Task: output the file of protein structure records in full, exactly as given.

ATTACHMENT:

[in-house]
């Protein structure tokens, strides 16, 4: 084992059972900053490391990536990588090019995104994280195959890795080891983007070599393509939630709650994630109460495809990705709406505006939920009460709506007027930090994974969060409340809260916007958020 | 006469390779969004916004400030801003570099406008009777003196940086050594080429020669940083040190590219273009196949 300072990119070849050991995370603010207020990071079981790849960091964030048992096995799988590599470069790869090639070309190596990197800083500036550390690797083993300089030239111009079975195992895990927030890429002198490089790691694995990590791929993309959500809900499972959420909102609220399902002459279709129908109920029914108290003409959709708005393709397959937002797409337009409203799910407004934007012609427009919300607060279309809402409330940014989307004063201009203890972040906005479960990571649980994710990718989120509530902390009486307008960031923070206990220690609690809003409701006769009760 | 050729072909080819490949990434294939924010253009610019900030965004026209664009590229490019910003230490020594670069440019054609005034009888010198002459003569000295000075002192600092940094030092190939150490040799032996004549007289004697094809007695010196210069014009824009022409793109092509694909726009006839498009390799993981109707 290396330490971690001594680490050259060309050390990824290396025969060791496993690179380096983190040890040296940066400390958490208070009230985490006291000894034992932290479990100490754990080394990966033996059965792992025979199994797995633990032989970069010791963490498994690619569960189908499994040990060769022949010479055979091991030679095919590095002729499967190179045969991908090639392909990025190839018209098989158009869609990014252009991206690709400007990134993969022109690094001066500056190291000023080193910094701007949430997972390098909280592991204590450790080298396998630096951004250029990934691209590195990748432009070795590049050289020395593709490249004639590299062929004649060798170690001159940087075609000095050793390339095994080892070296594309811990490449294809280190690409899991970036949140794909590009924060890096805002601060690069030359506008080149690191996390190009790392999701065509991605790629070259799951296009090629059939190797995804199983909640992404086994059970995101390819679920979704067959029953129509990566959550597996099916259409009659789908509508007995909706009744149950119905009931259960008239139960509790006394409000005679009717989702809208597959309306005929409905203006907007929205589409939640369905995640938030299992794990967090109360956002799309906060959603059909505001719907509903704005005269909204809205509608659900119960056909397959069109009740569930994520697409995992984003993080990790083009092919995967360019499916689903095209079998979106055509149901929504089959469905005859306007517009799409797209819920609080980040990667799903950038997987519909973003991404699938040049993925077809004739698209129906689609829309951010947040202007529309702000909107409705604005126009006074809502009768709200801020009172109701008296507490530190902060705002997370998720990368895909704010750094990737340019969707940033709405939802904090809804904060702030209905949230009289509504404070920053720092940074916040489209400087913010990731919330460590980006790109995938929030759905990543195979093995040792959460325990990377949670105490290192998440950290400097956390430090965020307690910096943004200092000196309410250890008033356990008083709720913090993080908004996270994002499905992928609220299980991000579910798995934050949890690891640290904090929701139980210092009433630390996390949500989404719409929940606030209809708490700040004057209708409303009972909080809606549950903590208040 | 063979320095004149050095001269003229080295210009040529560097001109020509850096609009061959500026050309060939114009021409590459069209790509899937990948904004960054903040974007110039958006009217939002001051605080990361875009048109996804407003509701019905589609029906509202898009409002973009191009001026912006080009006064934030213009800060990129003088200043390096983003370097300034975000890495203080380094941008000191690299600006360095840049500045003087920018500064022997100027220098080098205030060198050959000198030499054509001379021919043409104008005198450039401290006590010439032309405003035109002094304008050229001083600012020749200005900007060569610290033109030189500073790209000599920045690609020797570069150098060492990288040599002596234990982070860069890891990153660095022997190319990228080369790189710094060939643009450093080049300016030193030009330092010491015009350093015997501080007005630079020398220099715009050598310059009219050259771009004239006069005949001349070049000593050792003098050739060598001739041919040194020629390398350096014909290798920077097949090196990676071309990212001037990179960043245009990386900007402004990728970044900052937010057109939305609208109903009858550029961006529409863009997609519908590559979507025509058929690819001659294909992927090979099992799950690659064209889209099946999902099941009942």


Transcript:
[in-house]
């Protein structure tokens, strides 16, 4: 084992059972900053490391990536990588090019995104994280195959890795080891983007070599393509939630709650994630109460495809990705709406505006939920009460709506007027930090994974969060409340809260916007958020 | 006469390779969004916004400030801003570099406008009777003196940086050594080429020669940083040190590219273009196949 300072990119070849050991995370603010207020990071079981790849960091964030048992096995799988590599470069790869090639070309190596990197800083500036550390690797083993300089030239111009079975195992895990927030890429002198490089790691694995990590791929993309959500809900499972959420909102609220399902002459279709129908109920029914108290003409959709708005393709397959937002797409337009409203799910407004934007012609427009919300607060279309809402409330940014989307004063201009203890972040906005479960990571649980994710990718989120509530902390009486307008960031923070206990220690609690809003409701006769009760 | 050729072909080819490949990434294939924010253009610019900030965004026209664009590229490019910003230490020594670069440019054609005034009888010198002459003569000295000075002192600092940094030092190939150490040799032996004549007289004697094809007695010196210069014009824009022409793109092509694909726009006839498009390799993981109707 290396330490971690001594680490050259060309050390990824290396025969060791496993690179380096983190040890040296940066400390958490208070009230985490006291000894034992932290479990100490754990080394990966033996059965792992025979199994797995633990032989970069010791963490498994690619569960189908499994040990060769022949010479055979091991030679095919590095002729499967190179045969991908090639392909990025190839018209098989158009869609990014252009991206690709400007990134993969022109690094001066500056190291000023080193910094701007949430997972390098909280592991204590450790080298396998630096951004250029990934691209590195990748432009070795590049050289020395593709490249004639590299062929004649060798170690001159940087075609000095050793390339095994080892070296594309811990490449294809280190690409899991970036949140794909590009924060890096805002601060690069030359506008080149690191996390190009790392999701065509991605790629070259799951296009090629059939190797995804199983909640992404086994059970995101390819679920979704067959029953129509990566959550597996099916259409009659789908509508007995909706009744149950119905009931259960008239139960509790006394409000005679009717989702809208597959309306005929409905203006907007929205589409939640369905995640938030299992794990967090109360956002799309906060959603059909505001719907509903704005005269909204809205509608659900119960056909397959069109009740569930994520697409995992984003993080990790083009092919995967360019499916689903095209079998979106055509149901929504089959469905005859306007517009799409797209819920609080980040990667799903950038997987519909973003991404699938040049993925077809004739698209129906689609829309951010947040202007529309702000909107409705604005126009006074809502009768709200801020009172109701008296507490530190902060705002997370998720990368895909704010750094990737340019969707940033709405939802904090809804904060702030209905949230009289509504404070920053720092940074916040489209400087913010990731919330460590980006790109995938929030759905990543195979093995040792959460325990990377949670105490290192998440950290400097956390430090965020307690910096943004200092000196309410250890008033356990008083709720913090993080908004996270994002499905992928609220299980991000579910798995934050949890690891640290904090929701139980210092009433630390996390949500989404719409929940606030209809708490700040004057209708409303009972909080809606549950903590208040 | 063979320095004149050095001269003229080295210009040529560097001109020509850096609009061959500026050309060939114009021409590459069209790509899937990948904004960054903040974007110039958006009217939002001051605080990361875009048109996804407003509701019905589609029906509202898009409002973009191009001026912006080009006064934030213009800060990129003088200043390096983003370097300034975000890495203080380094941008000191690299600006360095840049500045003087920018500064022997100027220098080098205030060198050959000198030499054509001379021919043409104008005198450039401290006590010439032309405003035109002094304008050229001083600012020749200005900007060569610290033109030189500073790209000599920045690609020797570069150098060492990288040599002596234990982070860069890891990153660095022997190319990228080369790189710094060939643009450093080049300016030193030009330092010491015009350093015997501080007005630079020398220099715009050598310059009219050259771009004239006069005949001349070049000593050792003098050739060598001739041919040194020629390398350096014909290798920077097949090196990676071309990212001037990179960043245009990386900007402004990728970044900052937010057109939305609208109903009858550029961006529409863009997609519908590559979507025509058929690819001659294909992927090979099992799950690659064209889209099946999902099941009942």